Yes. PINs can be a viable SEO tactic if you find the right network or build one yourself. However, as with other techniques, you must use them along with white hat tactics to maintain a diverse link profile.

3. Guest Post Exchange

A guest post exchange uses guest posting to facilitate a reciprocal link exchange. It occurs when two websites swap guest posts with each other with links to their own pages. So, basically:
  • Website A publishes a post on website B with a link to itself
  • In return, website B publishes a post on website A with a link to itself.
Pretty neat, right?
Well, not really. There are some benefits to using this tactic, but there are also some risks. Let's take a closer look at them:
  • Financially feasible: Since guest post exchanges are mutual agreements, they’re usually free to implement. This is especially helpful for websites that have a limited SEO budget.
  • Helps build relevant links: Like direct link swaps, guest post exchanges can help websites build relevant backlinks, but only if they look for opportunities in their niche.
  • Poor backlink profile: Excessive guest post exchanges could lead to a weaker link profile, making you more susceptible to future Google updates.
  • Low-quality links: If you’re not discerning enough about the websites you partner with (specifically their traffic, spam score, and domain authority), you may end up with several low-quality links.
Is it a viable SEO tactic in 2023?
Since a guest post swap is just a clever take on reciprocal link exchanges, the verdict’s the same: If practised in moderation and with relevant websites, then yes, it’s a viable SEO tactic. However, it won’t deliver optimal results on its own and will have to be paired with a more comprehensive strategy.
A 3-way link exchange introduces a third website to a reciprocal link exchange so that participants can swap backlinks without directly linking to each other. Let’s take a look at how this works:
  • Website A (you) receives a backlink from website B
  • In return for its link, website B gets a backlink from website C
  • Finally, website C receives a backlink from website A
As with any tactic, 3-way link exchanges have their benefits and disadvantages. Here are some of them:
  • Difficult to trace: By using a third-party website, participants ensure that no two websites are linked directly, making it difficult for search engines to track the exchange.
  • Free of cost: Like other link exchange techniques on this list, 3-way link swaps are free to implement.
  • Tracking and following pending requests: 3-way link exchanges require extensive tracking and follow-ups to be successful. This becomes especially tricky if you’re juggling multiple requests.
  • Dependence on third-party websites: This tactic relies heavily on third-party websites to provide an external link to a partner website. This isn’t an issue if you’re part of a community. But when you’re not, it can be very challenging.
Is it a viable SEO tactic in 2023?
Well, 3-way link exchanges are only feasible if you have sufficient resources for outreach and access to a link-building community. But If you don’t have either, you may not see the results you seek.
While link exchanges can be incredibly rewarding, they’re not always the best choice. Even if we ignore their inherent risks, there are other things to be concerned about, like:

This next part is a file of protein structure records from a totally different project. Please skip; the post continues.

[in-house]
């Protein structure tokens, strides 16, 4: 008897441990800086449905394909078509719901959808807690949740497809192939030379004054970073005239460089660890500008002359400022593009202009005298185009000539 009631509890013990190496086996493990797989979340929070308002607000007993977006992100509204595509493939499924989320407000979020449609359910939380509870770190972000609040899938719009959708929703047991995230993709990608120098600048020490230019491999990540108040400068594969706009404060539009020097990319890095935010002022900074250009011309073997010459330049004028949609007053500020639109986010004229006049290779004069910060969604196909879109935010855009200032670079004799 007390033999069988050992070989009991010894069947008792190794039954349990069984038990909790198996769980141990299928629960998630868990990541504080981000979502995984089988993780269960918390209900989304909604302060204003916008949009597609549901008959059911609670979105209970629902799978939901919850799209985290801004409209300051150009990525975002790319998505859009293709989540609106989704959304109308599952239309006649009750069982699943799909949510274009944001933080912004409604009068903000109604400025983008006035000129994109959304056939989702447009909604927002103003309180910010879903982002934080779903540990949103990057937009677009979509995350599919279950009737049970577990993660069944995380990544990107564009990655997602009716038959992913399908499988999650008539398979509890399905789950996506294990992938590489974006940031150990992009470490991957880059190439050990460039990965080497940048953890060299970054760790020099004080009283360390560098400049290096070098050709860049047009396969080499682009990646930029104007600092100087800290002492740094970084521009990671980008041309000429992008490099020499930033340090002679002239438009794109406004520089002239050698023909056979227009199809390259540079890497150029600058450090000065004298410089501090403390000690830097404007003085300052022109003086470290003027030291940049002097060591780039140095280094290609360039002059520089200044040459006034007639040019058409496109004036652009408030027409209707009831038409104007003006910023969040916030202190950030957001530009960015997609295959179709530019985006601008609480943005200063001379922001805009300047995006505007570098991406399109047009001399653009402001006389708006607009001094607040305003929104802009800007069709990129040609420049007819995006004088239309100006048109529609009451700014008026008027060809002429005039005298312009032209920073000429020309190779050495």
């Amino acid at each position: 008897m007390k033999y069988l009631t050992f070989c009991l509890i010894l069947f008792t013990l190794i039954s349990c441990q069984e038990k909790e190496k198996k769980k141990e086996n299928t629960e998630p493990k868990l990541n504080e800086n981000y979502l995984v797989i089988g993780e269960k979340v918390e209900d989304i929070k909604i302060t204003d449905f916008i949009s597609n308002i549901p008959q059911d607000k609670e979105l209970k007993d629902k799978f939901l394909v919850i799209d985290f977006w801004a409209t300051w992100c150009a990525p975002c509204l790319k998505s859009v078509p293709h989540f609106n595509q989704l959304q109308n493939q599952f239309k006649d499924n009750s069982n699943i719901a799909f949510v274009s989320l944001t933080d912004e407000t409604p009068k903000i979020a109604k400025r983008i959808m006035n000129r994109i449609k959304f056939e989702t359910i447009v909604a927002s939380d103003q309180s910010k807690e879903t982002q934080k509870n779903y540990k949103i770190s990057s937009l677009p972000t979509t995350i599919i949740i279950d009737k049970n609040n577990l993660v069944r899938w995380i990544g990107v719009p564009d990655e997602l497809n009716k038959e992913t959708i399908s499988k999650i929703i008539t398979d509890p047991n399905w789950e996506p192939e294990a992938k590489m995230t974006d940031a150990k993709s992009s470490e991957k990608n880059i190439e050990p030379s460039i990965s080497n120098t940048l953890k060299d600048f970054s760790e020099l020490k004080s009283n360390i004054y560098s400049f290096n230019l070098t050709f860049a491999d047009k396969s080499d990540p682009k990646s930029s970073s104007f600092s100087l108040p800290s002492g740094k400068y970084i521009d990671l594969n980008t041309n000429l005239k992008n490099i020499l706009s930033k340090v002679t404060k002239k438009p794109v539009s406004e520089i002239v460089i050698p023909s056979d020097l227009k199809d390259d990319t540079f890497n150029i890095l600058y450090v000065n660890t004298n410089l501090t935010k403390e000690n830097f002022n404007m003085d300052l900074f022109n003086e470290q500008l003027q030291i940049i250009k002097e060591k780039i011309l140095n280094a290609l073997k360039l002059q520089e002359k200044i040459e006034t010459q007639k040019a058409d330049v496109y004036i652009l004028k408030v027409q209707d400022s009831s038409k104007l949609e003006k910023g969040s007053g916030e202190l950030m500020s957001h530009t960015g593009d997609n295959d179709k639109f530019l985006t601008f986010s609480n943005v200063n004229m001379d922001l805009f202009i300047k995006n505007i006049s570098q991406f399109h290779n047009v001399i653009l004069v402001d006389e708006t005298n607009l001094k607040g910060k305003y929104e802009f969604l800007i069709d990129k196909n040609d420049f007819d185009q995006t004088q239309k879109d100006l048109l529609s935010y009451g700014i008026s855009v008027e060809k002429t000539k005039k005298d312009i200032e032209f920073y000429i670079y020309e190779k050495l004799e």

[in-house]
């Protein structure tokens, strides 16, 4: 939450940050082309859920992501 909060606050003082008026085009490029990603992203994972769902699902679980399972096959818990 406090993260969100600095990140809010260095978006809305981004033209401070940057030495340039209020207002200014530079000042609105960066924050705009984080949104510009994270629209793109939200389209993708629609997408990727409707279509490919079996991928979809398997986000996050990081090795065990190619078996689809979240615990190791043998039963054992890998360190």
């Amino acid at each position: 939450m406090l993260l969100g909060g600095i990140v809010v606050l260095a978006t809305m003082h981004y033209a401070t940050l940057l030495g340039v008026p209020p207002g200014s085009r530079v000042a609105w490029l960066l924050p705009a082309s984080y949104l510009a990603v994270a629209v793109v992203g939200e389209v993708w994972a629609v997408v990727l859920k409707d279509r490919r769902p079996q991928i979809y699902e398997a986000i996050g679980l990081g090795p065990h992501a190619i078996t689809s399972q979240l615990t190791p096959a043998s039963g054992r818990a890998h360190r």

• Time requirements: Building relationships with credible websites and getting them to swap links with you takes time. Sadly, not everyone has that luxury.
  • Resource requirements: Link exchanges, like most link-building tactics, are resource-intensive. To execute them successfully, you need people who can bring in quality leads, follow up on current requests, and track the status of backlinks. Again, not everyone has the budget to hire these resources.
The truth is, link-swapping, when done correctly, is just as tedious and resource-intensive as traditional link-building.
That’s why we built Smartlinks – an innovative platform that accelerates outreach and facilitates quality link-building. Its credit-based system lets you focus on content quality while avoiding years of relationship cultivation.
Here’s how it works:
  • You register your website on Smartlinks and upload link-worthy content.
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  • Next, the platform scans your content (and keywords) and uses your preset criteria (DA, Traffic, Spam Score) to look for relevant opportunities within the ecosystem.
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  • Once the system fetches relevant articles for you, you target a website and send an inbound request for a link.
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  • If your request goes through, your credits are deducted. On the other hand, if you provide links to other websites, you gain credits.
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And that’s how Smartlinks provides a rapid, scalable link-building solution that doesn't require an exorbitant investment.
Don’t take our word for it, though. Check out Smartlinks for yourself and see if it's right for you.

Written by

 Divya Mathur
Divya Mathur

Senior Content marketer at and Passionate about B2B SaaS and Artificial Intelligence. I’ve been in the content space for over 6 years and have first-hand experience in how On-Page and Off-Page SEO affect a site's traffic. These articles enable me to share my learnings and help you achieve better search results.